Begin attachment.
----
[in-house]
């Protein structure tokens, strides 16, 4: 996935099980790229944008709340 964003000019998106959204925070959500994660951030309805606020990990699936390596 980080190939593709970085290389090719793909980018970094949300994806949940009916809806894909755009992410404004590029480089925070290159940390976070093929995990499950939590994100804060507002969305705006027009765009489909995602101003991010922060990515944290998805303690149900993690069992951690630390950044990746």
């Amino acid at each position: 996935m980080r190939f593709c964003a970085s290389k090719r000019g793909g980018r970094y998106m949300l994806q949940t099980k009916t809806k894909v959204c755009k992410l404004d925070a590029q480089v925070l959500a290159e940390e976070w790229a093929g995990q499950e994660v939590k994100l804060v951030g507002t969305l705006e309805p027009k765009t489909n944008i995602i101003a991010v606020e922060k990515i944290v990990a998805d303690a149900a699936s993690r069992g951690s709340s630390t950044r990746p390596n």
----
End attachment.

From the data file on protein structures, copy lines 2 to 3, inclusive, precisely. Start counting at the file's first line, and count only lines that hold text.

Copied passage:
């Protein structure tokens, strides 16, 4: 996935099980790229944008709340 964003000019998106959204925070959500994660951030309805606020990990699936390596 980080190939593709970085290389090719793909980018970094949300994806949940009916809806894909755009992410404004590029480089925070290159940390976070093929995990499950939590994100804060507002969305705006027009765009489909995602101003991010922060990515944290998805303690149900993690069992951690630390950044990746």
């Amino acid at each position: 996935m980080r190939f593709c964003a970085s290389k090719r000019g793909g980018r970094y998106m949300l994806q949940t099980k009916t809806k894909v959204c755009k992410l404004d925070a590029q480089v925070l959500a290159e940390e976070w790229a093929g995990q499950e994660v939590k994100l804060v951030g507002t969305l705006e309805p027009k765009t489909n944008i995602i101003a991010v606020e922060k990515i944290v990990a998805d303690a149900a699936s993690r069992g951690s709340s630390t950044r990746p390596n």